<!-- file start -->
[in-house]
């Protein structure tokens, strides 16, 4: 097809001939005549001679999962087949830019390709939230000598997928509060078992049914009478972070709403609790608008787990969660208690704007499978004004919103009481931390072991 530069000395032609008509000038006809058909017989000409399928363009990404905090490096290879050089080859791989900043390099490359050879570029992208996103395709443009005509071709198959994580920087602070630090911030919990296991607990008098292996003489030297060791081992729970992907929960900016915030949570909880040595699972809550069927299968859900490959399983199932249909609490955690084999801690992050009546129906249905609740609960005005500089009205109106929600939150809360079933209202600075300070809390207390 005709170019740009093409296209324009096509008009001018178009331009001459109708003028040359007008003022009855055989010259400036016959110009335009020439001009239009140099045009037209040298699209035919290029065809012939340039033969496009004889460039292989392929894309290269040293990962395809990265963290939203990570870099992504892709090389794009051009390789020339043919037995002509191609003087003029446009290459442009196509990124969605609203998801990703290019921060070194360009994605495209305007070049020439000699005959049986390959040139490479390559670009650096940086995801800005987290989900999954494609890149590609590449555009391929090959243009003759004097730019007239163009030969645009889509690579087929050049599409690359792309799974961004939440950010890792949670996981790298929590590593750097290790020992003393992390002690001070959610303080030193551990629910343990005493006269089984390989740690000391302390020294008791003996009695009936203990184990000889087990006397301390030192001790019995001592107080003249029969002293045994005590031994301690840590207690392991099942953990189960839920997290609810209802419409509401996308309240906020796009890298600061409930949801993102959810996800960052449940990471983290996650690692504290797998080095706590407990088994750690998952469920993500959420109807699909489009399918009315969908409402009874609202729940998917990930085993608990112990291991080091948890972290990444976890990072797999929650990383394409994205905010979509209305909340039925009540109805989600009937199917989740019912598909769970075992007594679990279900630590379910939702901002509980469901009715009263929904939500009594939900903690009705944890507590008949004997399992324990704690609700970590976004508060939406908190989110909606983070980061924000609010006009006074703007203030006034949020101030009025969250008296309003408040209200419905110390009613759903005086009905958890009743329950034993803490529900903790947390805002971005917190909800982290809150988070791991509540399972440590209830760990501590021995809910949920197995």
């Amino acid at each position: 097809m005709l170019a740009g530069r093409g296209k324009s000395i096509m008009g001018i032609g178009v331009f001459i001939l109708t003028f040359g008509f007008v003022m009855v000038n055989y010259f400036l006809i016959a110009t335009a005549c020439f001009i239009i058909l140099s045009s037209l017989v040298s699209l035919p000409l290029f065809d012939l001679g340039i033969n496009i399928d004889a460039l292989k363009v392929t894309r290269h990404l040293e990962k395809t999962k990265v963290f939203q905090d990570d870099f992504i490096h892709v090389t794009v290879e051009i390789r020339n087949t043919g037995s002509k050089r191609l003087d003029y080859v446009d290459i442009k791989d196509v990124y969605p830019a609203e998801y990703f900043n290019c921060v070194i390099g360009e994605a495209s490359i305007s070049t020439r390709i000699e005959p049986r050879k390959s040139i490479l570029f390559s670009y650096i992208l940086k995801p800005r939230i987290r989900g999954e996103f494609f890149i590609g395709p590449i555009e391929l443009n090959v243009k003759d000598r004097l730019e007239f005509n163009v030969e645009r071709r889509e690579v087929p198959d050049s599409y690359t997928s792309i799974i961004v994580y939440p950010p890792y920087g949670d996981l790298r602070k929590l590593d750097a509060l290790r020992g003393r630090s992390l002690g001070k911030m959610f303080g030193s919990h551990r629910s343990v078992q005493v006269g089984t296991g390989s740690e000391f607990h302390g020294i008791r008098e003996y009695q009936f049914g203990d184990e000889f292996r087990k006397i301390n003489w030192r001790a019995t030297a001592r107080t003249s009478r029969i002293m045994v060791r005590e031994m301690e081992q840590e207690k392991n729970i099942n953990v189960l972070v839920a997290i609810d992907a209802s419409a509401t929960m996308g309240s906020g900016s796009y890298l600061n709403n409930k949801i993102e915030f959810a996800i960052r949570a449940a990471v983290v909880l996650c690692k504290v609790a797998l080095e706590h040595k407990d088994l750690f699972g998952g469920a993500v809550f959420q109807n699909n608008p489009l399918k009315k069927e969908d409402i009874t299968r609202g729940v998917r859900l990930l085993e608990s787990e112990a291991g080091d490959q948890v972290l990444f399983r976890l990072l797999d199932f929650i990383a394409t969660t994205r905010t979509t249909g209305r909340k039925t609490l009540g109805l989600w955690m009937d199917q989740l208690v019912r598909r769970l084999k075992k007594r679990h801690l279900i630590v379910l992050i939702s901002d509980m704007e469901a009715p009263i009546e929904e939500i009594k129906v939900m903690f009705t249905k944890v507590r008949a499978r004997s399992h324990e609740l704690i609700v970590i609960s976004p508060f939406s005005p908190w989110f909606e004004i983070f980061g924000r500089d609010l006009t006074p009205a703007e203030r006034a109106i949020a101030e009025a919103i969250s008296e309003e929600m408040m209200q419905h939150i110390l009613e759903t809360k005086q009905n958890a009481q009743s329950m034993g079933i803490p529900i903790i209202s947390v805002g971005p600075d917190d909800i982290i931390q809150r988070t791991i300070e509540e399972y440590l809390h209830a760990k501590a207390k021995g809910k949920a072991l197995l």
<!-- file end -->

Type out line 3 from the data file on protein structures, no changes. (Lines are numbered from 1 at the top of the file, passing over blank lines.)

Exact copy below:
């Amino acid at each position: 097809m005709l170019a740009g530069r093409g296209k324009s000395i096509m008009g001018i032609g178009v331009f001459i001939l109708t003028f040359g008509f007008v003022m009855v000038n055989y010259f400036l006809i016959a110009t335009a005549c020439f001009i239009i058909l140099s045009s037209l017989v040298s699209l035919p000409l290029f065809d012939l001679g340039i033969n496009i399928d004889a460039l292989k363009v392929t894309r290269h990404l040293e990962k395809t999962k990265v963290f939203q905090d990570d870099f992504i490096h892709v090389t794009v290879e051009i390789r020339n087949t043919g037995s002509k050089r191609l003087d003029y080859v446009d290459i442009k791989d196509v990124y969605p830019a609203e998801y990703f900043n290019c921060v070194i390099g360009e994605a495209s490359i305007s070049t020439r390709i000699e005959p049986r050879k390959s040139i490479l570029f390559s670009y650096i992208l940086k995801p800005r939230i987290r989900g999954e996103f494609f890149i590609g395709p590449i555009e391929l443009n090959v243009k003759d000598r004097l730019e007239f005509n163009v030969e645009r071709r889509e690579v087929p198959d050049s599409y690359t997928s792309i799974i961004v994580y939440p950010p890792y920087g949670d996981l790298r602070k929590l590593d750097a509060l290790r020992g003393r630090s992390l002690g001070k911030m959610f303080g030193s919990h551990r629910s343990v078992q005493v006269g089984t296991g390989s740690e000391f607990h302390g020294i008791r008098e003996y009695q009936f049914g203990d184990e000889f292996r087990k006397i301390n003489w030192r001790a019995t030297a001592r107080t003249s009478r029969i002293m045994v060791r005590e031994m301690e081992q840590e207690k392991n729970i099942n953990v189960l972070v839920a997290i609810d992907a209802s419409a509401t929960m996308g309240s906020g900016s796009y890298l600061n709403n409930k949801i993102e915030f959810a996800i960052r949570a449940a990471v983290v909880l996650c690692k504290v609790a797998l080095e706590h040595k407990d088994l750690f699972g998952g469920a993500v809550f959420q109807n699909n608008p489009l399918k009315k069927e969908d409402i009874t299968r609202g729940v998917r859900l990930l085993e608990s787990e112990a291991g080091d490959q948890v972290l990444f399983r976890l990072l797999d199932f929650i990383a394409t969660t994205r905010t979509t249909g209305r909340k039925t609490l009540g109805l989600w955690m009937d199917q989740l208690v019912r598909r769970l084999k075992k007594r679990h801690l279900i630590v379910l992050i939702s901002d509980m704007e469901a009715p009263i009546e929904e939500i009594k129906v939900m903690f009705t249905k944890v507590r008949a499978r004997s399992h324990e609740l704690i609700v970590i609960s976004p508060f939406s005005p908190w989110f909606e004004i983070f980061g924000r500089d609010l006009t006074p009205a703007e203030r006034a109106i949020a101030e009025a919103i969250s008296e309003e929600m408040m209200q419905h939150i110390l009613e759903t809360k005086q009905n958890a009481q009743s329950m034993g079933i803490p529900i903790i209202s947390v805002g971005p600075d917190d909800i982290i931390q809150r988070t791991i300070e509540e399972y440590l809390h209830a760990k501590a207390k021995g809910k949920a072991l197995l």